Moses' appearance on the big screen here was possibly the last time before DeMille made his indelible mark two or three years later. The differences are striking. For example rather than carrying around a mighty staff, Moses' rod is more reminiscent of a magic wand. Suddenly it feels like DeMille might have been compensating for something. Moses also has horns in the style of Michelangelo's statue (1513-1515) - just one of a number of ways in which the film's portrayal resembles the famous sculpture, something DeMille made much of when promoting his 1956 remake with Charlton Heston. That said, the crossing of the Red Sea - here portrayed using a rather clumsy matte shot - is not a patch on DeMille's first attempt just a few years later.

    Indeed after such a striking first half the second part of the film is less impressive. Once Moses has installed Joshua as his successor and wandered up the mountain to meet his maker, the remaining footage skips to the story of Solomon, perhaps suggesting that a scenario or two are missing here. Solomon shows his wisdom, threatens to cut a baby in half before being wowed by the Queen of Sheba in a scene full of over-the-top headdresses. Eventually he ends up a pagan orgy with her in scenes strongly reminiscent of the later Solomon and Sheba (1959).

    By then, the film, or this cut of it at least, has rather lost its way and like the Hebrew Bible itself, the narrative thread rather trails off. Nevertheless, there is so much to be appreciated in the rest of the film it is a shame that it has had so little attention,  neither amongst silent cinema fans, nor amongst academics. Even if what we have is only a pale reflection of what once was, La Sacra Bibbia deserves to be better remembered.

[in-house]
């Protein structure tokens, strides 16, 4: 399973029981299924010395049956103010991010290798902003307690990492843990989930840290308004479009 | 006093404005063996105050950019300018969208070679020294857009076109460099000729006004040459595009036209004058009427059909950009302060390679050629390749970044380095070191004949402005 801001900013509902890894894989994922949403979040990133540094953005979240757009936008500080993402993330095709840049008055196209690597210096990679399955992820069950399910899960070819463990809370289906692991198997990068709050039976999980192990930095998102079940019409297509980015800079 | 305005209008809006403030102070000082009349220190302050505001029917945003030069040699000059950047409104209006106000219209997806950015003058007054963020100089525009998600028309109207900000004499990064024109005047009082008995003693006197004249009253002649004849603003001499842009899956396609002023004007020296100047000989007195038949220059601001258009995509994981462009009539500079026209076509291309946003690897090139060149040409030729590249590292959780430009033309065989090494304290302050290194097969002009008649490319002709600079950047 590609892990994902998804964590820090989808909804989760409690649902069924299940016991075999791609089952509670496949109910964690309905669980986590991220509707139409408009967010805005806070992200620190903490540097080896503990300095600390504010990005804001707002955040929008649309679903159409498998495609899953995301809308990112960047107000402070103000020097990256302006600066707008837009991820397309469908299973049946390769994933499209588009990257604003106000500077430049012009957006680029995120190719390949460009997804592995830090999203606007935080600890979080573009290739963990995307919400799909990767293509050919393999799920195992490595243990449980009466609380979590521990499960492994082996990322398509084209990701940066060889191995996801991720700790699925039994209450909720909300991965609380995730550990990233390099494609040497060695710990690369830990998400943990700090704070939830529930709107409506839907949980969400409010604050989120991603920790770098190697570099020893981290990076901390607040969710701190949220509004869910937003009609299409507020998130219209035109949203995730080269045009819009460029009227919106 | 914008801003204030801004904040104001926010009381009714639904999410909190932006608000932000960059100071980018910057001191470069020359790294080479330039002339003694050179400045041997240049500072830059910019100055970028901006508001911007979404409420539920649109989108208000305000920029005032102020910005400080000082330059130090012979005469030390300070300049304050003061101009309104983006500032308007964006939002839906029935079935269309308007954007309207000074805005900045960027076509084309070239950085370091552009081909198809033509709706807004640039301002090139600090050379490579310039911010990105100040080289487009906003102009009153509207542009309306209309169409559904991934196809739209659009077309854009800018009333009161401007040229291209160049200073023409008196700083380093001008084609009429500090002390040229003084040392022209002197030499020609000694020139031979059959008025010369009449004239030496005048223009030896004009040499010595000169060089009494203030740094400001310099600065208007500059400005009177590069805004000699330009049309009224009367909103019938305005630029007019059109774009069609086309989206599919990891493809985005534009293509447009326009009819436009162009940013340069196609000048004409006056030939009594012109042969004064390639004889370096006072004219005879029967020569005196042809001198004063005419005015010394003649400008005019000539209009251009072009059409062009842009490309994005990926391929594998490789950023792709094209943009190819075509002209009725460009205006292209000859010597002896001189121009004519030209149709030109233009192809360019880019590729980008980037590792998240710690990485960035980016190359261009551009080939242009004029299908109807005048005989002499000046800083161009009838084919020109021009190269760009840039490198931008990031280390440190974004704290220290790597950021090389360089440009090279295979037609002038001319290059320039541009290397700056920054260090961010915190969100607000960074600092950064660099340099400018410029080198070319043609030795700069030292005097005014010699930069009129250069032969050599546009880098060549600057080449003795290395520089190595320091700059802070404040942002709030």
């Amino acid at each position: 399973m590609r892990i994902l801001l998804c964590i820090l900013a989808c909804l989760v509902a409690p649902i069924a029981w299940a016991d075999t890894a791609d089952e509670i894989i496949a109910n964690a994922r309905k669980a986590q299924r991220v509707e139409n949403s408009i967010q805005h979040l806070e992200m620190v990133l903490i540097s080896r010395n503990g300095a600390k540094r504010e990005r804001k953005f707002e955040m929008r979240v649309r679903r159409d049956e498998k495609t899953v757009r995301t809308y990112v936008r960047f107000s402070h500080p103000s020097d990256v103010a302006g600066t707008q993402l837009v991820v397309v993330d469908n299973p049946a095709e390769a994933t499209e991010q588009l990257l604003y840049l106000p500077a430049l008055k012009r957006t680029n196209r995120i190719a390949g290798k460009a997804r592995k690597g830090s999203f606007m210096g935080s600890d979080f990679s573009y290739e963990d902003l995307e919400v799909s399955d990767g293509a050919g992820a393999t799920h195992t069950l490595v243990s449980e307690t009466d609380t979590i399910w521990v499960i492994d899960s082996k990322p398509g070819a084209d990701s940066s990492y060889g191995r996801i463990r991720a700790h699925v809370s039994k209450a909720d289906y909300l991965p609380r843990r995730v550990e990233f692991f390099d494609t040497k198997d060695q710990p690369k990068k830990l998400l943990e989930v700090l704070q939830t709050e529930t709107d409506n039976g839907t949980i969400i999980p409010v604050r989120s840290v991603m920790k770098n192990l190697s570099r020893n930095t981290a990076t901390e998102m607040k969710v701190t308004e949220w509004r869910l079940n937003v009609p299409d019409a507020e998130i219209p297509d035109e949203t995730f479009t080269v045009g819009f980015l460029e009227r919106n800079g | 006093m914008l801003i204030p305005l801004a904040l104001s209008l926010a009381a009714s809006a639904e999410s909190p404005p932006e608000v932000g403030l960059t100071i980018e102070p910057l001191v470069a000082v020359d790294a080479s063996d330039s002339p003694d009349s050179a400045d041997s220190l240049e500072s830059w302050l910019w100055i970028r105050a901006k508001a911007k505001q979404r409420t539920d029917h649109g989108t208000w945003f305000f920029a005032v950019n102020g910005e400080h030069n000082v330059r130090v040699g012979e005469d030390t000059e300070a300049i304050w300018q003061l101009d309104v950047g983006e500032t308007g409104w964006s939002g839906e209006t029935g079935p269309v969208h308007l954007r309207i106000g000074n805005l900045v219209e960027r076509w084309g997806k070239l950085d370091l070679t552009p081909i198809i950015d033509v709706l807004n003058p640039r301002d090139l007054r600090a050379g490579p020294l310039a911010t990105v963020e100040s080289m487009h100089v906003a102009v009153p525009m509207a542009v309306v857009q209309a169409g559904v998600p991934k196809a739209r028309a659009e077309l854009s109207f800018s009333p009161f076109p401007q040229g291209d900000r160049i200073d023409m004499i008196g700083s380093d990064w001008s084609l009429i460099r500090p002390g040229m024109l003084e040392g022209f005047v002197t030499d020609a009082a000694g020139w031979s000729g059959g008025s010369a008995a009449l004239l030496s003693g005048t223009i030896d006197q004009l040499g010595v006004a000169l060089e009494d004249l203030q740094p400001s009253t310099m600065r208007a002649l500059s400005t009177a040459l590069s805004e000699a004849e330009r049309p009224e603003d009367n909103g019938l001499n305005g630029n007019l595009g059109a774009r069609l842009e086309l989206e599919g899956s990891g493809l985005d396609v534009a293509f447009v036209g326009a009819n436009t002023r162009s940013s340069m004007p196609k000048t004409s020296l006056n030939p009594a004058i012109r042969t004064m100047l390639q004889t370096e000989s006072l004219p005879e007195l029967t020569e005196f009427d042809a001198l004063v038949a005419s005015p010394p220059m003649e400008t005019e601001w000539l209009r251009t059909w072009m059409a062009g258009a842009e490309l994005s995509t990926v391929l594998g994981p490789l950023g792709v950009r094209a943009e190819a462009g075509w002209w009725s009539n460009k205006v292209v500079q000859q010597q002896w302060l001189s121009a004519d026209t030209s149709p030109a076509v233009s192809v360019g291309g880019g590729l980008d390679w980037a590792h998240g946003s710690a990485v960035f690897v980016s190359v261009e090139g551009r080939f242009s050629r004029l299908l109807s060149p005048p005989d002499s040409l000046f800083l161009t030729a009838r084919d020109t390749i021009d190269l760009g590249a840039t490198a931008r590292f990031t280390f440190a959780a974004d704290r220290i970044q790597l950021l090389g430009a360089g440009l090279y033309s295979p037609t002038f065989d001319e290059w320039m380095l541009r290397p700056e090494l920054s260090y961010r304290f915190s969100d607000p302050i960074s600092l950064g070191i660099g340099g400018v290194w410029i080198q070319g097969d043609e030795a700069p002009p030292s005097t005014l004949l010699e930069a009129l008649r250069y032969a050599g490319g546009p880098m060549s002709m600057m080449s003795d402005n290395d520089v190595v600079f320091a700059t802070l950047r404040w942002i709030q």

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    - Bertilini, Giogio (ed.) Silent Italian Cinema, Bloomington: Indiana University Press
    - Campbell, Richard C. and Pitts, Michael R. (1981) The Bible on Film: A Checklist, 1897–1980, Metuchen, NJ, and London: Scarecrow Press.
    - Gariazzo, Piero Antonio (1919) Il Teatro Muto Turin: Lattes, cited in Pitassio, Francesco (2013) Famous Actors, Famous |Actresses: Notes on Acting Style in Italian Silent Films" cited in Bertilini, Giogio (ed.) Silent Italian Cinema, Bloomington: Indiana University Press, p.259

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    Friday, October 20, 2017

    Greaser's Palace (1972)


    I first heard about Greaser's Palace (dir:Robert Downey, 1972) around the turn of the century on one of of the first websites to cover the Bible on Film, Pete Aitken's Post-fun Adult Christianity. Sadly the site has been defunct for many years now, though you can find it on the Internet Archive, but it's mention of a "zoot-suited Jesus" has stayed with me, such that I've always hoped to be able to find it, but never quite managed it.

    The film is very much a product of its time. It was released in 1972, three years after Buñuel's The Milky Way (1969), a year after Johnny Got His Gun (1971) and the same year as The Ruling Class (1972). The following year would see the release of both Jesus Christ, Superstar and Godspell and all six movies have the same off-kilter feel about them. There was, perhaps, a temporary artistic freedom in the air that allowed for off-beat, irreverent and potentially offensive portrayals of Jesus as filmmakers toyed with Jesus' cultural capital.

    It was a blip. By the mid to late 1980s the church, most notably the religious right in America had got it's act together and was no longer prepared to let artists exercise their freedom of speech unchallenged. The protests over Scorsese's Last Temptation of Christ are notorious.